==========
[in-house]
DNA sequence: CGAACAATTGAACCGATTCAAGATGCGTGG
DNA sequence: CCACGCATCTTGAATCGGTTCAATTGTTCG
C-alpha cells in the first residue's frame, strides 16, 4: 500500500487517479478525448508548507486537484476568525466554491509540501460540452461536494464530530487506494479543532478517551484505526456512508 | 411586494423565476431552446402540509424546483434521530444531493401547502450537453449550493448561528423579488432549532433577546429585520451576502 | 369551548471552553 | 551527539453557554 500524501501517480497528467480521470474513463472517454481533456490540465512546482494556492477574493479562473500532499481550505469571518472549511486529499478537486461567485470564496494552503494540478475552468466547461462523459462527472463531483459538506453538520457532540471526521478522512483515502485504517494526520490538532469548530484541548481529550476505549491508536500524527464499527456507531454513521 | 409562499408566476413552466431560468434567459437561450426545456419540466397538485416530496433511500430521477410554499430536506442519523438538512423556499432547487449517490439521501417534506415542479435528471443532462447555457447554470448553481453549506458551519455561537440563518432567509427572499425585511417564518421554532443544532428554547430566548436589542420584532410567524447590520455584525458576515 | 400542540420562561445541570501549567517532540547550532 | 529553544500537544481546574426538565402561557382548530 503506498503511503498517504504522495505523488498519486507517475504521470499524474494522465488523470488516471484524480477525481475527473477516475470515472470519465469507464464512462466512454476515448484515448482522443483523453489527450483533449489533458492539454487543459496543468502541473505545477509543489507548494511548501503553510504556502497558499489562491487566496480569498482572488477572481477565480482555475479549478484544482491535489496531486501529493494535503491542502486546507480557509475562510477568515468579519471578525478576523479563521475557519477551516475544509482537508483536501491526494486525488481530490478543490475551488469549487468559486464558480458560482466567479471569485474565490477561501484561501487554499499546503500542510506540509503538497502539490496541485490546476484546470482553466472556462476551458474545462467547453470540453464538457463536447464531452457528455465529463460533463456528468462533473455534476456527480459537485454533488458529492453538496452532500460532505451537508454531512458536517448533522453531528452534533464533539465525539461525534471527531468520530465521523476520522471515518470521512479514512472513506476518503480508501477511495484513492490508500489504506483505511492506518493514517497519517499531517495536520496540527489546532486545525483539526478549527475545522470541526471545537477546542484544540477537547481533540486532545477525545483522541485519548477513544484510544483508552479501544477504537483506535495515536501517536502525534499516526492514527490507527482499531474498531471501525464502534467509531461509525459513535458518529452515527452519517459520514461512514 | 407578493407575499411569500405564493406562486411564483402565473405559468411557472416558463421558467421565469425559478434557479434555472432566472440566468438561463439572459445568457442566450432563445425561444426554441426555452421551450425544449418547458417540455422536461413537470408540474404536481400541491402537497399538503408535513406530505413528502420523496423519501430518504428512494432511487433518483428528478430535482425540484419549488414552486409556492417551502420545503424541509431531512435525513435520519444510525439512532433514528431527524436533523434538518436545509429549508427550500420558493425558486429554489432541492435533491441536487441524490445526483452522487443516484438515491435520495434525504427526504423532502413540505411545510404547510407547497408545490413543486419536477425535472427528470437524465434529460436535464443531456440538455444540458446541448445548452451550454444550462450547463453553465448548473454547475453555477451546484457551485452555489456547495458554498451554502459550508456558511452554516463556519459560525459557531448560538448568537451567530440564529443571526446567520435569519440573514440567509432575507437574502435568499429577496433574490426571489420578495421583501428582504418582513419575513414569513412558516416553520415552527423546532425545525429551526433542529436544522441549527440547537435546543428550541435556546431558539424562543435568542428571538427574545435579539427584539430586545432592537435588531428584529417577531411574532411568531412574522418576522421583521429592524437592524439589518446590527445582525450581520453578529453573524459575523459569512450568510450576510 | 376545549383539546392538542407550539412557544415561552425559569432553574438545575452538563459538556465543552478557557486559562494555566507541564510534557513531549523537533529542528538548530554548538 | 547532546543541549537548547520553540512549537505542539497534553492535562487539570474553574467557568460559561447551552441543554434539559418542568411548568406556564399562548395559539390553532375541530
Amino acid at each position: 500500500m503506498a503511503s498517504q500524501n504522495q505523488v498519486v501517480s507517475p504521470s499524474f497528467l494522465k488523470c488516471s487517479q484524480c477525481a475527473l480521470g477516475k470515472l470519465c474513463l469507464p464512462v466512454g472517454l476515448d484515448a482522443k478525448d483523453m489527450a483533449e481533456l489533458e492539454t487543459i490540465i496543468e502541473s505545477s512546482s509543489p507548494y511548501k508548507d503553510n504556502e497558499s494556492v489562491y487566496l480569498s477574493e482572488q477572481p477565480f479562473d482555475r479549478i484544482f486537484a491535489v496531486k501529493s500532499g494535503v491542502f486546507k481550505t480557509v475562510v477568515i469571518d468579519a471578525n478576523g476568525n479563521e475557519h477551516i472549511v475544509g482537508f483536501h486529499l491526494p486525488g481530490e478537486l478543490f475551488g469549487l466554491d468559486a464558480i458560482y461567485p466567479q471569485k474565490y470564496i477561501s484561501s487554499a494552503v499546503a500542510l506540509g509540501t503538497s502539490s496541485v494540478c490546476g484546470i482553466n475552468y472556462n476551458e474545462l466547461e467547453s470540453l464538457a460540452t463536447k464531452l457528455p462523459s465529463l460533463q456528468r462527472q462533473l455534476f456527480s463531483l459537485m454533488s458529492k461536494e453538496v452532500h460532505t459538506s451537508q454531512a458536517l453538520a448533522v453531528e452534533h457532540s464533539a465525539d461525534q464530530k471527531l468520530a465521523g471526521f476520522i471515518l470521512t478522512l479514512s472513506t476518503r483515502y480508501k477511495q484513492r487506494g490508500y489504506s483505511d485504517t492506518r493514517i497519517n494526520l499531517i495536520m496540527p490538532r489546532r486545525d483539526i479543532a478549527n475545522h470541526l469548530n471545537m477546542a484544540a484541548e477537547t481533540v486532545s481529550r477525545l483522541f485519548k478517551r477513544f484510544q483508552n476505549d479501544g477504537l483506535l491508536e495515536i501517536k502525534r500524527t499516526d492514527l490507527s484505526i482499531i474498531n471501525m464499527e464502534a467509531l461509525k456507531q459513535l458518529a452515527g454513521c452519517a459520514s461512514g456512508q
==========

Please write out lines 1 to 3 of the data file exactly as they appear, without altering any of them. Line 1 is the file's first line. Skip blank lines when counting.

[in-house]
DNA sequence: CGAACAATTGAACCGATTCAAGATGCGTGG
DNA sequence: CCACGCATCTTGAATCGGTTCAATTGTTCG